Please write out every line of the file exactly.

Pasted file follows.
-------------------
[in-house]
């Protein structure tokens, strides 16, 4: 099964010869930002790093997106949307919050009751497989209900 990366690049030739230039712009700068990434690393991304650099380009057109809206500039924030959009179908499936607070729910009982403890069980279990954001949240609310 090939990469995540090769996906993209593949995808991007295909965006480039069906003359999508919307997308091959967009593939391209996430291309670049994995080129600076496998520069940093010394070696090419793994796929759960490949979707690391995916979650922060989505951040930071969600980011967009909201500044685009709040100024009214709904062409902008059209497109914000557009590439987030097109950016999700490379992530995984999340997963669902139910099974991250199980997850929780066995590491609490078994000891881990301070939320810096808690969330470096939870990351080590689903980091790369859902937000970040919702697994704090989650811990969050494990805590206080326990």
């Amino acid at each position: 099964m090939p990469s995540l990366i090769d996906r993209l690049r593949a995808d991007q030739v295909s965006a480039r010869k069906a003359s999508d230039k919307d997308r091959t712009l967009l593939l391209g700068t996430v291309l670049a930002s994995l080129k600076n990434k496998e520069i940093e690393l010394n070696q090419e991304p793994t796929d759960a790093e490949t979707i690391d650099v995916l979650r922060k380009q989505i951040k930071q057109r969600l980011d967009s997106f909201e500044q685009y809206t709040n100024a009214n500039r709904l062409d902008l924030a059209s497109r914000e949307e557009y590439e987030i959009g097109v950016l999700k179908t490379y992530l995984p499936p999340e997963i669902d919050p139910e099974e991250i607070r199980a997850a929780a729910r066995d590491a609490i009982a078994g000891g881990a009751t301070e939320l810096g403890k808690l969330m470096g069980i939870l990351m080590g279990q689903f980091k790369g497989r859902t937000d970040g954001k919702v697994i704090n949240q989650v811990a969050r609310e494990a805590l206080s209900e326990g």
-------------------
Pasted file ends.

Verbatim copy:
[in-house]
């Protein structure tokens, strides 16, 4: 099964010869930002790093997106949307919050009751497989209900 990366690049030739230039712009700068990434690393991304650099380009057109809206500039924030959009179908499936607070729910009982403890069980279990954001949240609310 090939990469995540090769996906993209593949995808991007295909965006480039069906003359999508919307997308091959967009593939391209996430291309670049994995080129600076496998520069940093010394070696090419793994796929759960490949979707690391995916979650922060989505951040930071969600980011967009909201500044685009709040100024009214709904062409902008059209497109914000557009590439987030097109950016999700490379992530995984999340997963669902139910099974991250199980997850929780066995590491609490078994000891881990301070939320810096808690969330470096939870990351080590689903980091790369859902937000970040919702697994704090989650811990969050494990805590206080326990």
């Amino acid at each position: 099964m090939p990469s995540l990366i090769d996906r993209l690049r593949a995808d991007q030739v295909s965006a480039r010869k069906a003359s999508d230039k919307d997308r091959t712009l967009l593939l391209g700068t996430v291309l670049a930002s994995l080129k600076n990434k496998e520069i940093e690393l010394n070696q090419e991304p793994t796929d759960a790093e490949t979707i690391d650099v995916l979650r922060k380009q989505i951040k930071q057109r969600l980011d967009s997106f909201e500044q685009y809206t709040n100024a009214n500039r709904l062409d902008l924030a059209s497109r914000e949307e557009y590439e987030i959009g097109v950016l999700k179908t490379y992530l995984p499936p999340e997963i669902d919050p139910e099974e991250i607070r199980a997850a929780a729910r066995d590491a609490i009982a078994g000891g881990a009751t301070e939320l810096g403890k808690l969330m470096g069980i939870l990351m080590g279990q689903f980091k790369g497989r859902t937000d970040g954001k919702v697994i704090n949240q989650v811990a969050r609310e494990a805590l206080s209900e326990g």